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On October 1, 2007, King County was awarded a Class 2 rating under the CRS, which provides a 40 percent discount on flood insurance premiums for property located within special flood hazard areas and a 10 percent discount in non-special flood hazard areas within unincorporated King County. King County is the highest rated county in the nation under the CRS program.
The following cities in King County participate in the CRS:
CRS communities are awarded points for their local floodplain management activities that exceed the NFIP minimum standards. Communities are placed into classes ranging from Class 10 (lowest class) to Class 1 (highest class) based on the total number of points accrued and other specific CRS requirements. All participating communities start out as a Class 10, which offers no flood insurance premium discount, and each class increase results in an additional 5 percent premium discount. A community attaining a Class 1 CRS rating is awarded a 45 percent discount in flood insurance premiums.
The CRS program contains 18 groups of activities under which communities can acquire credit, and these groups are organized under four overarching categories: public information, mapping and regulations, flood damage reduction, and flood preparedness. King County receives CRS points in 17 of the 18 creditable activities; King County’s CRS efforts are summarized below.
King County provides a range of public information relating to floodplain management for which CRS credit is awarded. Examples include:
» Read more about how to prepare for floods.
Mapping and regulations
Since 1993, the county has completed detailed floodplain mapping studies on more than 143.9 lineal miles of river in King County. Flood hazard mapping activities account for approximately 12 percent of King County’s overall CRS credit. King County also maps channel migration hazard areas and is working toward incorporating U.S. Geological Survey mapping of lahar hazards (i.e. volcanic debris flows).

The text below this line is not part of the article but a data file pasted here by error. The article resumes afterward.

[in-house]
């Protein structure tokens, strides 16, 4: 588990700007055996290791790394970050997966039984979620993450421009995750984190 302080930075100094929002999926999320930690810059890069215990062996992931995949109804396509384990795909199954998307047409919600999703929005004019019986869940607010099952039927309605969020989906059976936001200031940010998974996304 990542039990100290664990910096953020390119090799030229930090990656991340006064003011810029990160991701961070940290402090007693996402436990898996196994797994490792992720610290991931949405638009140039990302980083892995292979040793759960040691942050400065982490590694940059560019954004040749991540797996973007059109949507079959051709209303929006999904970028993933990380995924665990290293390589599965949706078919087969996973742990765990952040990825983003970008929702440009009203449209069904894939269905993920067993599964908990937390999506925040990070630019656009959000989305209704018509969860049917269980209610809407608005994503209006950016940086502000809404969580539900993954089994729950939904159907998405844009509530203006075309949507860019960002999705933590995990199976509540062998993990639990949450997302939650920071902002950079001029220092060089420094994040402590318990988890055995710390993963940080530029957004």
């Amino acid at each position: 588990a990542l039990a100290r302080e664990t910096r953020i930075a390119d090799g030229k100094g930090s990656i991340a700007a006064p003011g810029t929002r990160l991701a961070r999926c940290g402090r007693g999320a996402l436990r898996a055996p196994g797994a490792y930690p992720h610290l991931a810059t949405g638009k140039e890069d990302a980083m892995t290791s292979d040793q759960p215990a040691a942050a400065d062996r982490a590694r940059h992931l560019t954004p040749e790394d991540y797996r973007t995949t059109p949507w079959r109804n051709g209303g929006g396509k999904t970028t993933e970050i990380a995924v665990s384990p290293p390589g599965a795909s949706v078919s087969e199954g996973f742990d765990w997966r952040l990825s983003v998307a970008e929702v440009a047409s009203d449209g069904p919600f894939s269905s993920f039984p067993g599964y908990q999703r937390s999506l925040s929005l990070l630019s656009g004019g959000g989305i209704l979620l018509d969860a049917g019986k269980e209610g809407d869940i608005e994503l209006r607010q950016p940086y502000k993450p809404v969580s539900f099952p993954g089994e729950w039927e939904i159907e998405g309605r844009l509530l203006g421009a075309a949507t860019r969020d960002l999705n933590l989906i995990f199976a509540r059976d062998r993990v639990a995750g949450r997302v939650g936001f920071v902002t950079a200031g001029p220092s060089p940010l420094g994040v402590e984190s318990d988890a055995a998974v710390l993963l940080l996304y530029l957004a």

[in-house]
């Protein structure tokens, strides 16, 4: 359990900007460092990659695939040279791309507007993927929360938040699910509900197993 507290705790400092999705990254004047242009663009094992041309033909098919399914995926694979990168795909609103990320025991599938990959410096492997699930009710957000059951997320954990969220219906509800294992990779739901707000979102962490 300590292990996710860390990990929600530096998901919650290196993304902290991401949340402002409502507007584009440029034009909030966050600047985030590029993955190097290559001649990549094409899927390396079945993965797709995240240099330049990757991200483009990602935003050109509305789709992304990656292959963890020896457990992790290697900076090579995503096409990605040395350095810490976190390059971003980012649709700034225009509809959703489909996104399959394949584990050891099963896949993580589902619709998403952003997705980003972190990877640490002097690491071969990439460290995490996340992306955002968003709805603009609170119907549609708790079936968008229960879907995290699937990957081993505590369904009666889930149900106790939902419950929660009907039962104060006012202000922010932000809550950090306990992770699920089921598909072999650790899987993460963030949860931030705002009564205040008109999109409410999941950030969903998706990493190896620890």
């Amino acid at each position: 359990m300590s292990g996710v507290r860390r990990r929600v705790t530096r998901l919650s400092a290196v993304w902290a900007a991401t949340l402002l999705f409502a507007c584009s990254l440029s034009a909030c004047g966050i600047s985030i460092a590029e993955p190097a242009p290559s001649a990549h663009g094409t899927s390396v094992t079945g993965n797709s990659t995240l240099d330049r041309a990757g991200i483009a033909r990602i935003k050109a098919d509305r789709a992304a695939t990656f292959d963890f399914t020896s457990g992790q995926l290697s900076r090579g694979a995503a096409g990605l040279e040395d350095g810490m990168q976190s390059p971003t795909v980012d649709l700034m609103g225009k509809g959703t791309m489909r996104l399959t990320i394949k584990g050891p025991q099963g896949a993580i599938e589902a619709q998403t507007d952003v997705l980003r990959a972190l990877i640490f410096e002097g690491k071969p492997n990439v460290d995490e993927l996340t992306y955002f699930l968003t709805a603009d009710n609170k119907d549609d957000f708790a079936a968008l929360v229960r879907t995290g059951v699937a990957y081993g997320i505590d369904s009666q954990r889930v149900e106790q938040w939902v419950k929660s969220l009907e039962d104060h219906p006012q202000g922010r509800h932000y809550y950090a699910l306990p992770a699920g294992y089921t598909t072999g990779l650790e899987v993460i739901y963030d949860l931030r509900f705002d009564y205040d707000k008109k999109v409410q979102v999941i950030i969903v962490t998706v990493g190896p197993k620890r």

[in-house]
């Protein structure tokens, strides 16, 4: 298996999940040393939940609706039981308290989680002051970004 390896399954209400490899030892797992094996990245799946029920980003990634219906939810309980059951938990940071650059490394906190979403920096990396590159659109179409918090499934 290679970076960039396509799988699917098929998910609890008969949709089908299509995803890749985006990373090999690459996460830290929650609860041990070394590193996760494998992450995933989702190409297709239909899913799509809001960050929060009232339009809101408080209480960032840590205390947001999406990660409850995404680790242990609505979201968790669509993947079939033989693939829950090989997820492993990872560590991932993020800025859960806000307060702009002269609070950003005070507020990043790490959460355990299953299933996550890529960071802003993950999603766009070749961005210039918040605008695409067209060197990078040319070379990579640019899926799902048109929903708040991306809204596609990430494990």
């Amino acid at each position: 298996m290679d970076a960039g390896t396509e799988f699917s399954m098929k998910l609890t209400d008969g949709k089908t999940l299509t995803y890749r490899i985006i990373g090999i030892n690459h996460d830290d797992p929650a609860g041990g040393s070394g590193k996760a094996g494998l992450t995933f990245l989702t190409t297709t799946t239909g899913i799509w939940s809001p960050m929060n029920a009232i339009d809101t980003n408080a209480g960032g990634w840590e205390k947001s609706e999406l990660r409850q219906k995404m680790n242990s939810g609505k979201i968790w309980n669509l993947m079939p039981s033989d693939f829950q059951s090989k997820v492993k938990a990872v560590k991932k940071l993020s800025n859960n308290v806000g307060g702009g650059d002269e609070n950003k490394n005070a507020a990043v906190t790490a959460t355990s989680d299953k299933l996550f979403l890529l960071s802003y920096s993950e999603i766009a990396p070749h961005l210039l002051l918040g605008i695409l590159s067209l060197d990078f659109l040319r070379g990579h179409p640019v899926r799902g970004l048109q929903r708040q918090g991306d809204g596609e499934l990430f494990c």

» Learn more about the King County mapping program.
King County has preserved more than 100,000 acres of open space within the regulatory floodplain and receives additional CRS credit for maintaining those properties in a natural state (i.e. disallowing development) to provide beneficial floodplain functions.
King County has adopted several regulations that exceed the minimum National Flood Insurance Program standards, including, but not limited to:
» Look up King County regulations related to flooding.
King County also receives credit for maintaining surveyed benchmarks, geographical information systems flood data layers and copies of all flood insurance rate maps issued for the community.
» View an interactive map with flood and channel migration areas (requires a popup window).
King County’s Surface Water Design Manual earns the county CRS credits for water quality and quantity standards.
» Read more about drainage and water quality.
Flood damage reduction
King County conducts a wide range of outreach projects each year in an attempt to mitigate FEMA repetitive loss properties within unincorporated King County. In total, King County has purchased and removed more than 40 structures from the floodplain since 1993 and subsequently restricted this land from further development.
King County has an active home/structural elevation program and has elevated over a dozen structures.
» Learn more about King County’s buyout and elevation program.
The 2006 King County Flood Hazard Management Plan was prepared and adopted under the CRS 10-step planning process.
» Read the 2006 Flood Hazard Management Plan online.
Paper copies of the 2006 King County Flood Hazard Management Plan are also available to read at the following King County Libraries:
CRS credit is provided to recognize King County’s annual inspection and maintenance program of its drainage system, along with a capital improvement program to repair problems areas.
» Learn more about King County drainage maintenance.
King County receives CRS credit for its Flood Warning Center operations, as well as the County’s “Storm Ready” designation by the National Weather Service. In addition, King County received CRS credit for the Washington State Dam Safety program for dam operations on several of the major rivers in King County.
» Visit our flood warning Web site.
King County’s Community Rating System recertification evaluation report assesses the county’s progress toward implementing the 2006 King County Flood Hazard Management Plan’s 10-year action plan and recommendations. The plan serves as the comprehensive plan for the King County Flood Control Zone District.
» Learn more about the King County Flood Control Zone District.
The current CRS Recertification Evaluation Reports are available at:
Where can I get more information about the Community Rating System?
Visit the CRS Resource Center Web site (external link).
Where can I get more information about the Federal Emergency Management Agency (FEMA)?
Visit the FEMA Web site (external link).